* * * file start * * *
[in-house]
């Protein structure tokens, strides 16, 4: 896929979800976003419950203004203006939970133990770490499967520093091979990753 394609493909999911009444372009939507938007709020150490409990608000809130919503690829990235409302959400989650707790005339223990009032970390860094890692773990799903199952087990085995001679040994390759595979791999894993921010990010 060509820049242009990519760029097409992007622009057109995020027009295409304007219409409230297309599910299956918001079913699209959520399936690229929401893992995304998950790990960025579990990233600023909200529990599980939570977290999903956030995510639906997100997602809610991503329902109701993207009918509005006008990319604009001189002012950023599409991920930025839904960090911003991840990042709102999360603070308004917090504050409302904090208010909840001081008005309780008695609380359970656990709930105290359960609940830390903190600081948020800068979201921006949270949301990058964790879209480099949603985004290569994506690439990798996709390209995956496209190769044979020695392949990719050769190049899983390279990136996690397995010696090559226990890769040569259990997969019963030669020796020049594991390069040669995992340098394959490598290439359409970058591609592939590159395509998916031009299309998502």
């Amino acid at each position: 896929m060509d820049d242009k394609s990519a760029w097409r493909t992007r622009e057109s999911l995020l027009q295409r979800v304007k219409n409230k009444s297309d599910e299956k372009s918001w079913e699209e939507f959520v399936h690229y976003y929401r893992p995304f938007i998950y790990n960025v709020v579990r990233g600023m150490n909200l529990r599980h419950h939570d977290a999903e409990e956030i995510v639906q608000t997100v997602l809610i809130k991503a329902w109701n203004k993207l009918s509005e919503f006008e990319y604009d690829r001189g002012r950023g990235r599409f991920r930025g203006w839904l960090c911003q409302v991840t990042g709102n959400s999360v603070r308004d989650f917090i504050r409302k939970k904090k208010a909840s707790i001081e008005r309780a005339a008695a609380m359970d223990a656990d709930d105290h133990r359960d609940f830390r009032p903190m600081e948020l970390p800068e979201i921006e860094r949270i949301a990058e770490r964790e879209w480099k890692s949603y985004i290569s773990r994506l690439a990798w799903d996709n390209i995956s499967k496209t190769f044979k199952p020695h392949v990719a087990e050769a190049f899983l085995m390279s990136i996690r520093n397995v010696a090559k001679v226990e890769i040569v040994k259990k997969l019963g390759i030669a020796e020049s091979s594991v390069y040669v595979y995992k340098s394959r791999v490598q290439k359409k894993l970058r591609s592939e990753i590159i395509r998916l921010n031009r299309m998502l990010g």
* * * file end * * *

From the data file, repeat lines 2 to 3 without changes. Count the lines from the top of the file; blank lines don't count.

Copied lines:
């Protein structure tokens, strides 16, 4: 896929979800976003419950203004203006939970133990770490499967520093091979990753 394609493909999911009444372009939507938007709020150490409990608000809130919503690829990235409302959400989650707790005339223990009032970390860094890692773990799903199952087990085995001679040994390759595979791999894993921010990010 060509820049242009990519760029097409992007622009057109995020027009295409304007219409409230297309599910299956918001079913699209959520399936690229929401893992995304998950790990960025579990990233600023909200529990599980939570977290999903956030995510639906997100997602809610991503329902109701993207009918509005006008990319604009001189002012950023599409991920930025839904960090911003991840990042709102999360603070308004917090504050409302904090208010909840001081008005309780008695609380359970656990709930105290359960609940830390903190600081948020800068979201921006949270949301990058964790879209480099949603985004290569994506690439990798996709390209995956496209190769044979020695392949990719050769190049899983390279990136996690397995010696090559226990890769040569259990997969019963030669020796020049594991390069040669995992340098394959490598290439359409970058591609592939590159395509998916031009299309998502």
């Amino acid at each position: 896929m060509d820049d242009k394609s990519a760029w097409r493909t992007r622009e057109s999911l995020l027009q295409r979800v304007k219409n409230k009444s297309d599910e299956k372009s918001w079913e699209e939507f959520v399936h690229y976003y929401r893992p995304f938007i998950y790990n960025v709020v579990r990233g600023m150490n909200l529990r599980h419950h939570d977290a999903e409990e956030i995510v639906q608000t997100v997602l809610i809130k991503a329902w109701n203004k993207l009918s509005e919503f006008e990319y604009d690829r001189g002012r950023g990235r599409f991920r930025g203006w839904l960090c911003q409302v991840t990042g709102n959400s999360v603070r308004d989650f917090i504050r409302k939970k904090k208010a909840s707790i001081e008005r309780a005339a008695a609380m359970d223990a656990d709930d105290h133990r359960d609940f830390r009032p903190m600081e948020l970390p800068e979201i921006e860094r949270i949301a990058e770490r964790e879209w480099k890692s949603y985004i290569s773990r994506l690439a990798w799903d996709n390209i995956s499967k496209t190769f044979k199952p020695h392949v990719a087990e050769a190049f899983l085995m390279s990136i996690r520093n397995v010696a090559k001679v226990e890769i040569v040994k259990k997969l019963g390759i030669a020796e020049s091979s594991v390069y040669v595979y995992k340098s394959r791999v490598q290439k359409k894993l970058r591609s592939e990753i590159i395509r998916l921010n031009r299309m998502l990010g």